• Epilepsy: an abnormal electrical charge in the brain causing seizures
  • Parkinson’s Disease: damage to the brain’s nerve cells leading to difficulty with movement
  • Multiple Sclerosis: the immune system attacks the body and damages nerve linings
  • Amyotrophic Lateral Sclerosis (ALS, or Lou Gehrig’s disease): deterioration of neurons in the brain that affect voluntary muscle movement
  • Alzheimer’s Disease: has adverse impacts on mental ability and memory

Take a Minute

Imagine a time your nervous system was dysregulated. Were you scared, in pain, or anxious? Do you remember exactly what it felt like? What was happening in your body? What are the steps that you took to calm down? Take those steps now.

Pro Tip: Singing your heart out in the car or the shower stimulates the vagal tone which supports your immune system.

Musculoskeletal System

Our skeletons and muscles form the structure of our bodies. Together, bones and muscles enable mobility and support our structures as well as our internal organs.



There are over 600 muscles in the human body! Over half of them are pairs, doing the exact same thing on the left and right sides of the body.

3 Types of Muscle:

  1. Cardiac (heart) muscle – functions involuntarily
  2. Skeletal, or striated, muscle – functions voluntarily
  3. Smooth muscle – functions involuntarily


Hold bone marrow, which produces red and white blood cells.

    • Red blood cells: carry oxygen throughout the body
    • White blood cells: part of the immune system, fight disease

Ways to support our strong bones:

    • Exercising, especially weight-bearing poses like Downward Facing Dog, that makes you work against gravity
    • Nutrient-rich diet
    • Wellbeing that promotes properly balanced hormone production
    • Meditation, yoga, getting enough sleep


Groups of cells that have similar structures and function together.

    • Tendons: attach bone to bone.
    • Ligaments: attach muscle to bone.
    • Cartilage: protects bones and joints so they can function well.
There are 206 bones in the human skeleton:

    • Skull – includes the jaw.
    • Spine: lumbar (5), thoracic (12), and cervical (7), vertebrae (24),
      sacrum (3 fused bones with the coccyx, or tailbone).
    • Chest: ribs and sternum or breastbone
    • Arms: radius, ulna, humerus, clavicle, and scapula
    • Hands: wrist, carpals, metacarpals, and phalanges
    • Pelvis: ischium, illium, iliac crest, and sit bones
    • Legs: tibia and fibula, patella, femur
    • Feet: tarsals, metatarsals, phalanges


  • Polymyositis: inflammation and weakening of skeletal muscles
  • Osteoporosis: comes with age and a loss of calcium and tissue for the bones, causing brittleness and structural impact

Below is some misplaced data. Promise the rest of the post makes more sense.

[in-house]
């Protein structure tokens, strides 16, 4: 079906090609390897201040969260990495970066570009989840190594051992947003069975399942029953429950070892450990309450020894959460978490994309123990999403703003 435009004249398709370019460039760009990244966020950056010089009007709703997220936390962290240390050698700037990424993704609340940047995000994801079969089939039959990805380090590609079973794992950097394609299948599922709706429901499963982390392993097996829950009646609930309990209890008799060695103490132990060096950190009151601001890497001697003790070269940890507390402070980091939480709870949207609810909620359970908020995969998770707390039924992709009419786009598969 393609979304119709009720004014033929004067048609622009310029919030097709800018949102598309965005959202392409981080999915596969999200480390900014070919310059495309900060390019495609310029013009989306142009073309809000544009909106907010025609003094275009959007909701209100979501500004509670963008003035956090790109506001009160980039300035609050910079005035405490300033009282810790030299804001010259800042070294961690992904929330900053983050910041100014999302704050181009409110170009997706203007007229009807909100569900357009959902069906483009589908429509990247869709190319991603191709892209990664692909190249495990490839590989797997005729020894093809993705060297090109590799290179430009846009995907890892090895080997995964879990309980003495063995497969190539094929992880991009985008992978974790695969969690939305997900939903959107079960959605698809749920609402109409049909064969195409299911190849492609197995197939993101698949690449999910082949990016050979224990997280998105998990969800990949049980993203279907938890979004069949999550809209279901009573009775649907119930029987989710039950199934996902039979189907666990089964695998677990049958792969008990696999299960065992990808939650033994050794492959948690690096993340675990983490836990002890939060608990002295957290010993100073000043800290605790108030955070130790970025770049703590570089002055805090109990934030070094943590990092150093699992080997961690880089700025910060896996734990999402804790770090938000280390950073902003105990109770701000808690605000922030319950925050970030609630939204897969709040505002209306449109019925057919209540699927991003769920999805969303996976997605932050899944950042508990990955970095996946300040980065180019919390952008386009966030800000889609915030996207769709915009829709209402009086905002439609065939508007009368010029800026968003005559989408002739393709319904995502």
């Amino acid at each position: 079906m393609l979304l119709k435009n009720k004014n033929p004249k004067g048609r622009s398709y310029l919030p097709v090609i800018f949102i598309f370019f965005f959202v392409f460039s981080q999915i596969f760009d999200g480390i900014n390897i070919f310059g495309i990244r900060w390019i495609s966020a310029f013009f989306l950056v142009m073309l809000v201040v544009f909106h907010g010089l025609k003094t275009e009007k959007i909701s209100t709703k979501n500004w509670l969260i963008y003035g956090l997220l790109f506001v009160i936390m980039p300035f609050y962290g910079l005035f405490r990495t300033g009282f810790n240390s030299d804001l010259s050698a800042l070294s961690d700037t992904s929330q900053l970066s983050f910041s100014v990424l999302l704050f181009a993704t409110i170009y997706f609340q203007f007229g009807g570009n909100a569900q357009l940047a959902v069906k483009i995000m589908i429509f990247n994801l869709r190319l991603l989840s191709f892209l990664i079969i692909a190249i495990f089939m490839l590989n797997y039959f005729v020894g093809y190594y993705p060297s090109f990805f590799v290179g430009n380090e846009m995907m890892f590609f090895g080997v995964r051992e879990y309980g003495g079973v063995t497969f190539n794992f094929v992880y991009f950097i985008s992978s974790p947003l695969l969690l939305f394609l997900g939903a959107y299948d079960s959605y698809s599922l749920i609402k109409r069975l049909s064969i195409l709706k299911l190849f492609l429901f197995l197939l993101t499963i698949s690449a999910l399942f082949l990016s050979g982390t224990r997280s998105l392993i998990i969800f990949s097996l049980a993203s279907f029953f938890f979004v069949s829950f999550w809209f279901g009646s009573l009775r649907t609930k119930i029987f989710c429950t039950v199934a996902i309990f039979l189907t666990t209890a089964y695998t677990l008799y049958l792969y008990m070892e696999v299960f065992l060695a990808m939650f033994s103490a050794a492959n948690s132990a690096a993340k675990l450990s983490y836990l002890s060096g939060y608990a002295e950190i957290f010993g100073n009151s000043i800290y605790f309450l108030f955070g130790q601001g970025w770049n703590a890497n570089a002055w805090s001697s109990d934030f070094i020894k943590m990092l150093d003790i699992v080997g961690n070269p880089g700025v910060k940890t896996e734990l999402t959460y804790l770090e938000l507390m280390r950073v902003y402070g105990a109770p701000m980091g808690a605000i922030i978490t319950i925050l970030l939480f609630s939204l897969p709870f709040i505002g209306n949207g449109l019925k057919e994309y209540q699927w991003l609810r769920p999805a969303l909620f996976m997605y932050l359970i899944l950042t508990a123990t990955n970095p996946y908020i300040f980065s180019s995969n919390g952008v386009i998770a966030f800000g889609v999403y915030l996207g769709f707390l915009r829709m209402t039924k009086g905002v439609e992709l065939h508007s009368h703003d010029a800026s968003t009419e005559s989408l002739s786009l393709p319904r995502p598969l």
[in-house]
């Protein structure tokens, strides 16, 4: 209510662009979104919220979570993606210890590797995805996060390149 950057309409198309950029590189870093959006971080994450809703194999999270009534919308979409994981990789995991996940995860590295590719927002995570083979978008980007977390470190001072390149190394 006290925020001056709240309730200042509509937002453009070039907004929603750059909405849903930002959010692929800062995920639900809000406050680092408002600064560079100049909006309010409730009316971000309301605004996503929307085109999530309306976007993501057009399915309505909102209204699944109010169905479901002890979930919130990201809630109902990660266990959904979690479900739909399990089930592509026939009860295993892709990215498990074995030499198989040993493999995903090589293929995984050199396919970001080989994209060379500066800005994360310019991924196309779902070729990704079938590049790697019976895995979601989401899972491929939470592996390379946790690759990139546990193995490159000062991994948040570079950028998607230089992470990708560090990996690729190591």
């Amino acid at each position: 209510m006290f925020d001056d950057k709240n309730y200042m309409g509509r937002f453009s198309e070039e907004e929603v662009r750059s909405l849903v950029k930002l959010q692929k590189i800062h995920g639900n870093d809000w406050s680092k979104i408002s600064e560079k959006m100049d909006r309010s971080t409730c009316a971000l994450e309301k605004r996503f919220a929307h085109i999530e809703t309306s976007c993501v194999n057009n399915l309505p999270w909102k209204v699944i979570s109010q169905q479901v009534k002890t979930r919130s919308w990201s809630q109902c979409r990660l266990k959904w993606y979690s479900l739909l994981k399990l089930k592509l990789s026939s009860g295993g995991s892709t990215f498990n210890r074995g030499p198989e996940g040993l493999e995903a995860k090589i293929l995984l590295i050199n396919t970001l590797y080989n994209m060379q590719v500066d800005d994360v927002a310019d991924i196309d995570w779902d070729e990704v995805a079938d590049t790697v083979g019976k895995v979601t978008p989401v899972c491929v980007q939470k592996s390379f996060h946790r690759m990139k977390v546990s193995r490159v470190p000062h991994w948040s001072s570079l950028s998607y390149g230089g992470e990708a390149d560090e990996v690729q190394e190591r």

Take a Minute

  1. Are your arms strong enough to support your own bodyweight? No? Then, practice Downward-Facing Dog, Cat, or Cow Pose once a day for three rounds of breath. Yes? Challenge yourself to do Plank, Crow, or Dolphin Pose while taking longer breaths.
  2. Have you noticed your muscles often spring back like rubber bands after you work out or stretch? Choose three yoga poses to try for three days. Experiment with how it feels to stretch your muscles. How quickly do your muscles spring back to feeling tight? Notice what happens after the three days.

Integumentary System

An “integument” is a “tough outer protective layer.” For humans, that’s our skin. You may not have thought of it this way before, but our skin is a single organ system that includes our hair and nails. It’s like a suit of armor, protecting us from absorbing harmful pollutants. The body also receives sensory information through touch. Regulating the body’s temperature is another thing skin does—our sweat glands secrete liquid through the skin’s surface, helping to cool us down when we’re hot. It can absorb some liquids too. Keeping our skin clean promotes skin health by stimulating hair follicles and exfoliating dead cells.


  • Acne: blockage in hair follicles and skin glands, usually from body oils or dead skin cells
  • Warts: a viral infection causing bumps on the body, usually the hands and feet
  • Eczema: a topical skin disorder causing itchy, flaky, and sore skin
  • Skin cancer: often signaled by a new growth or patch on the surface of the skin, can cause harm if not treated

Take a Minute

Challenge yourself to drink your body weight in ounces of water per day.
80lbs/oz. = 10 cups
100lbs/oz. = 12 cups
125lbs/oz. = 15 cups
150lbs/oz. = 18 cups
175lbs/oz. = 20 cups
200lbs/oz. = 25 cups

Endocrine System

The word “endocrine” refers to the glands that secrete hormones into our bloodstreams. The pituitary, pineal, thyroid, and adrenal glands are all part of the endocrine system, as are the pancreas and ovaries. This system has many important functions such as regulating growth and development, mood, digestion, organ function, and reproduction.